Hospital disinfectant chemical glutaraldehyde deliberately added to vaccines, admits CDC … Chemical dangers abound

The list of vaccine excipients released by the CDC in January 2017 calls for sweeping scrutiny, as it includes questionable cellular components, bacterial strains and toxic chemicals that may do great harm. Eight of these vaccine excipients contain glutaraldehyde – a toxic compound notorious in the healthcare industry.

According to the National Institute for Occupational Safety and Health (NIOSH), glutaraldehyde is a pungent chemical that is commonly used as a tanning agent, a biocide in metalworking and a preservative in cosmetics. It is also used as a hardening agent in x-rays, and is a staple in embalming solutions. Furthermore, the hazardous chemical is used as an antimicrobial in water treatment systems, and remains a widely utilized tissue fixative in histology and pathology laboratories.

In the medical field, glutaraldehyde is primarily used as a cold sterilant. Healthcare practitioners use this chemical to disinfect equipment that cannot accommodate heat sterilization, such as surgical and dialysis instruments, endoscopes, bronchoscopes and various other apparatus.

Both the Occupational Safety and Health Administration (OSHA) and the Toxicology Data Network (TDN) recognize glutaraldehyde as a toxic chemical, with the latter revealing that the compound is a registered pesticide in the U.S. The chemical is so toxic that OSHA even recommends using other disinfecting methods when available.

Data from the OSHA shows that the short term effects of glutaraldehyde exposure include eye irritation and skin corrosion at high concentrations. Short term exposure to glutaraldehyde fumes may also result in nose, throat and respiratory tract irritation, headaches and nausea, nosebleeds and drowsiness. On the other hand, long term exposure to glutaraldehyde may lead to hypersensitivity. According to OSHA, long term exposure to the chemical may trigger sudden asthma attacks even at very small amounts. The health and safety watchdog has identified glutaraldehyde as as potential cause for occupational asthma. Prolonged glutaraldehyde exposure may also lead to serious skin allergies and chronic eczema.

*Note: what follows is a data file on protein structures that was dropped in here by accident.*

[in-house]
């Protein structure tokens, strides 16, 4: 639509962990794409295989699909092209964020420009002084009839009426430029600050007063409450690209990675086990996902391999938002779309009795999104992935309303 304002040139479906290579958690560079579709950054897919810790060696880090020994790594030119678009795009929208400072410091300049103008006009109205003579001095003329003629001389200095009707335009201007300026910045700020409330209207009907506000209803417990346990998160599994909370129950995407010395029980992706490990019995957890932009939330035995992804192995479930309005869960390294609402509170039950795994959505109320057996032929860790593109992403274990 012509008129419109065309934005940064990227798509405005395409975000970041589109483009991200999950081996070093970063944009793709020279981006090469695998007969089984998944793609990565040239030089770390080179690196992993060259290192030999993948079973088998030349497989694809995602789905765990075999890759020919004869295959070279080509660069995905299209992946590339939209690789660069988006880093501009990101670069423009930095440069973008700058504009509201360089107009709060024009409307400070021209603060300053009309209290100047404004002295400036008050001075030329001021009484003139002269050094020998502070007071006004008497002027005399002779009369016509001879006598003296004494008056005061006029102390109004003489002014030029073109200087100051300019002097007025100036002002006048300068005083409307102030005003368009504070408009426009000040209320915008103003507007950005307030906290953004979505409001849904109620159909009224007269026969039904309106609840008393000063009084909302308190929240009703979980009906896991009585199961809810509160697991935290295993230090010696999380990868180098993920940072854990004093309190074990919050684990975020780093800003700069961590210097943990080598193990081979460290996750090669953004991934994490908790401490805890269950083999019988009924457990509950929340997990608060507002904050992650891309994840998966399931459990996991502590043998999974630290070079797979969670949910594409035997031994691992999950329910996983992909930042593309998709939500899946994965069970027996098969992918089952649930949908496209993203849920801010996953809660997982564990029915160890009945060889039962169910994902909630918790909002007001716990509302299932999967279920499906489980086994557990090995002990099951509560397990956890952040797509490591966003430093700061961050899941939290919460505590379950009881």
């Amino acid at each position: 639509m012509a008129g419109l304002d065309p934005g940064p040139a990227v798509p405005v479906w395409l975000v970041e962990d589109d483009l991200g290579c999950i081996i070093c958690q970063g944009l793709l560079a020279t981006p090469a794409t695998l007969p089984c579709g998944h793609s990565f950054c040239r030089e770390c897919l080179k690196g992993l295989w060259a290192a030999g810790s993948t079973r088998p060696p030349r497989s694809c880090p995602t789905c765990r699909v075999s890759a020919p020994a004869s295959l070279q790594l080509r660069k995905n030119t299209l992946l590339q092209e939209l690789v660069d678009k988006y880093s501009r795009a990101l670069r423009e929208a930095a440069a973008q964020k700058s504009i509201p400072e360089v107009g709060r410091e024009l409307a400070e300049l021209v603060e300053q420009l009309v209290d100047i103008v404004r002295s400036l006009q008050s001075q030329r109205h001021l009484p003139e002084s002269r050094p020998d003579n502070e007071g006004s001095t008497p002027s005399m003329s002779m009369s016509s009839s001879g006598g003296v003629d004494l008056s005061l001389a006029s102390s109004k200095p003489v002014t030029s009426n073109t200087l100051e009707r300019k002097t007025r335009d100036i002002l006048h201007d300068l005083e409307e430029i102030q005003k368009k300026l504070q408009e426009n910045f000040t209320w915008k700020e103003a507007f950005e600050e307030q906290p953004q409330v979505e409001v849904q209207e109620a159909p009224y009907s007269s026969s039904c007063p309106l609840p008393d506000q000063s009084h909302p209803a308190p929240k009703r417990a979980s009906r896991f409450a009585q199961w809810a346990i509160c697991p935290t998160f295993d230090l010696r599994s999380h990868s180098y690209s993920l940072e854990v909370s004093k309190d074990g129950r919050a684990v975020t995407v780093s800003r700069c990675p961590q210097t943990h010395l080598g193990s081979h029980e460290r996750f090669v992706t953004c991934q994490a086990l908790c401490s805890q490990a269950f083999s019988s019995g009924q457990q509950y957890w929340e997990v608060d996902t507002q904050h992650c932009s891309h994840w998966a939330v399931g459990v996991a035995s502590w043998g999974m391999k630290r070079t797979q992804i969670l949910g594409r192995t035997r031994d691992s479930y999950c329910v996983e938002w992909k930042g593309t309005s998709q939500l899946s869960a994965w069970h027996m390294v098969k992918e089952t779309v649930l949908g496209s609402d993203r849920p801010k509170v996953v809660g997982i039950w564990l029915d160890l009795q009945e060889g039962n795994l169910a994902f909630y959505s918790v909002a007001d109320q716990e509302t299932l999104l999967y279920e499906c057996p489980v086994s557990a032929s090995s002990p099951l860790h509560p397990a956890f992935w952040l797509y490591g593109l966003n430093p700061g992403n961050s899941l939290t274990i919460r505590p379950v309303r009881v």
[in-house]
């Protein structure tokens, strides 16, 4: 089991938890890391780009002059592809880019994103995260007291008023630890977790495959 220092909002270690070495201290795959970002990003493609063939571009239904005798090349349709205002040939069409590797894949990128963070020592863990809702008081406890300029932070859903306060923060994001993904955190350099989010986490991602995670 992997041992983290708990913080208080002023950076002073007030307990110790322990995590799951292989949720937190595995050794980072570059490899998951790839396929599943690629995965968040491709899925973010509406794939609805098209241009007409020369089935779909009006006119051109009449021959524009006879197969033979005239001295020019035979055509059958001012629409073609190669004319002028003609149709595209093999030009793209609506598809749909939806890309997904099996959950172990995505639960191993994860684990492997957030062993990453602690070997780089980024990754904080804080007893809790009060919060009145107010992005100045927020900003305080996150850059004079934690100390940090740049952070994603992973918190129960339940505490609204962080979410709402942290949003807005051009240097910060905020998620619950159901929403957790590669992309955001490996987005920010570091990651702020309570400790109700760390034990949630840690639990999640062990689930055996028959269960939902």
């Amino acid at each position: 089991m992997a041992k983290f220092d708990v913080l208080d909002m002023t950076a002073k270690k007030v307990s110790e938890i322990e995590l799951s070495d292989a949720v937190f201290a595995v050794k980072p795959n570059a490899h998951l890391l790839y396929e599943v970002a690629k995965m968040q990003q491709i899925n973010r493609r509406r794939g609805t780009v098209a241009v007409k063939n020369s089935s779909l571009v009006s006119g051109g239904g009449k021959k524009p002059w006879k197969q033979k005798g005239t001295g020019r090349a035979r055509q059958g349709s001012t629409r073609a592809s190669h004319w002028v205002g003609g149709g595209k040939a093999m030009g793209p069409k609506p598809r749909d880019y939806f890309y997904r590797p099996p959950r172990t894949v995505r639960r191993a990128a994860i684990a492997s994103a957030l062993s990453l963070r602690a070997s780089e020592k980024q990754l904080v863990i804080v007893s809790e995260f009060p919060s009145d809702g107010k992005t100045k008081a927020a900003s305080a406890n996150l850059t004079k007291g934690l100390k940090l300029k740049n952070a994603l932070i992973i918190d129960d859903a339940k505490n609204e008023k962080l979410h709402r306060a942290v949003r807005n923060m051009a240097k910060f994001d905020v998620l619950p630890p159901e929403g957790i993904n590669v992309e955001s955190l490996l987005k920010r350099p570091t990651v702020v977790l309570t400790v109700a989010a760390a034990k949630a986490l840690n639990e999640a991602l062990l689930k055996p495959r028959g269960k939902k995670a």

Skin irritations, including staining, hives and allergic dermatitis, were also among health concerns tied to glutaraldehyde exposure, according to data from the NIOSH.

Studies, case reports link glutaraldehyde to various health risks

A series of studies and peer reviews in the Toxicology Data Network have associated glutaraldehyde exposure to an array of adverse health conditions. A study published in Occupational Medicine revealed that patients with glutaraldehyde-induced asthma showed a significantly higher proportion of eosinophils, basophils and lymphocytes compared with atopic asthmatics and their healthier peers. Another study revealed that healthcare personnel who had constant exposure to glutaraldehyde were eight times as likely to be allergic to the chemical than those who had not been exposed to it. (Related: CDC document bombshell reveals list of all vaccine excipients, including “African Green Monkey Kidney Cells” and fibroblast cells from aborted human fetuses … see the complete list.)

A high number of case reports compiled by the TDN has associated glutaraldehyde exposure to various adverse conditions, including chemical colitis, acute rectocolitis and dermatitis. Eczema, keratopathy and swelling were also noted in several case studies in the database.

The apparent threat at hand

Eight vaccine excipients included in the CDC list contain this hazardous chemical, most of which were used against diphteria, tetanus and pertussis. The most alarming common variable that these excipients have, patient-wise, is that they are intentionally injected into children younger than 7. DTaP vaccines themselves are laden with side effects ranging from swelling and fever, to more serious conditions such as severe allergic reactions, faster heart rate and constrained breathing. Considering the notoriety of glutaraldehyde in a number of research and case studies, its presence in these vaccine excipients raises further concerns about the already-disputed safety of vaccinations, especially among infants and children.

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